Essential oils can be used to protect tomato plants at home. While too expensive for commercial-scale use, essential oils can be sprayed on tomatoes to keep aphids away from the garden.
Neem oil is one of the preferred choices to keep tomatoes at home safe from aphids.
Milkweed aphids (Oleander aphids) are known to eat entire milkweed flowers. These aphids are among those known for their bright coloring.
Milkweed aphids can be recognized by their bright yellow coloring. These vivid colors keep certain predators away while the aphids feast on milkweeds. However, lady beetles are known to eat Oleander aphids.
Pine trees are at risk when it comes to aphids. Young pine trees are among the most exposed when it comes to a possible invasion that can even kill the tree.
White pine aphids are known to invade pine trees. These aphids are very perseverant as they attack the leaves, pine twigs, and the tree trunk itself. White pine aphids also eat the roots of pine trees.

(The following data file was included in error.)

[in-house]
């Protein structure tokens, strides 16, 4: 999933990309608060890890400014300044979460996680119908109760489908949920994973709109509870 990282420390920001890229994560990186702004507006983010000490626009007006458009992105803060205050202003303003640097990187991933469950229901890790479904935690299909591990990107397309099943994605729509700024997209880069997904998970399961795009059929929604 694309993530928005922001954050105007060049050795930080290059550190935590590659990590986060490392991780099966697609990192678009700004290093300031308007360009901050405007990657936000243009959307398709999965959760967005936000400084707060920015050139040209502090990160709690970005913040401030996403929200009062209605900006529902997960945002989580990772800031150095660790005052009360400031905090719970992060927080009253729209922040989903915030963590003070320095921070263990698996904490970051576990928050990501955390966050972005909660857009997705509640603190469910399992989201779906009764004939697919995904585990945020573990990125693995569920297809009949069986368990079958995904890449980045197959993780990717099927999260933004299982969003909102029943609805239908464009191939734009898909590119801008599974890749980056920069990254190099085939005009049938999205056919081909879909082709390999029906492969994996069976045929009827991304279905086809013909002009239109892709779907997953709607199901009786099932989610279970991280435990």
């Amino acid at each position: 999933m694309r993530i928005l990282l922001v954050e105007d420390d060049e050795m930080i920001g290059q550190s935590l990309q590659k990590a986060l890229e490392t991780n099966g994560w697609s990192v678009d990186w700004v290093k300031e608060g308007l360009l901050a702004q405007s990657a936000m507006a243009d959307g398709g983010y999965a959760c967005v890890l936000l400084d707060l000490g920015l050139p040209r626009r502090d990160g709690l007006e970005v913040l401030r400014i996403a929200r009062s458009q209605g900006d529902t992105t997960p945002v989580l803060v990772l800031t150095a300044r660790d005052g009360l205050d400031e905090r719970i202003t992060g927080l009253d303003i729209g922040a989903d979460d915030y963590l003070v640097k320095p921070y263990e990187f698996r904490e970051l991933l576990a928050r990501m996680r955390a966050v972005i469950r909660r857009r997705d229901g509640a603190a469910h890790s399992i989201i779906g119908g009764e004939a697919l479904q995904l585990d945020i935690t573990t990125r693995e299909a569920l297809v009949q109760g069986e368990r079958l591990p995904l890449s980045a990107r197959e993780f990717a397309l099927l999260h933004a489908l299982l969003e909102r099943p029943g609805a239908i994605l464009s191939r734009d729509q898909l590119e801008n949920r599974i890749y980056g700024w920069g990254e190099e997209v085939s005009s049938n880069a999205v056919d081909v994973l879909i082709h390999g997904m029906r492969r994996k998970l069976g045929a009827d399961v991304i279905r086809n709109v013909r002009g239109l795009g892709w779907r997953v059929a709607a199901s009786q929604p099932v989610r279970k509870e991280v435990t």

Oak aphids are known to eat oak leaves, stems, and tree trunks. These aphids look for the freshest tree sap they can find on oaks.
One of the second problems Oak aphids cause is attracting wasps such as the European wasp. Aphids drink sap and eliminate honeydew.
The honeydew sticks on the leaves of oak trees essentially attract wasps and other insects.
While oak trees rarely die from aphid invasion they can quickly become sick. Yellowing leaves are a sign of an aphid invasion on oak trees.
Aphids primarily drink tree and plant sap. They do this by piercing the plant and by slowly eating through the leaves.
Young plants and young trees are the favorites of aphids. A smaller number of aphids are known to favor dying plants which is why some people recommend keeping them in the best shape to keep aphids away.
Aphids prefer certain types of foods. Some aphids only eat a certain type of plant while others are seen eating multiple plants and even fruits.
Aphids continuously eat plants as they don’t die in the winter. Larvae and adult aphids often hide below ground level next to plant and tree roots which they feed on through the winter.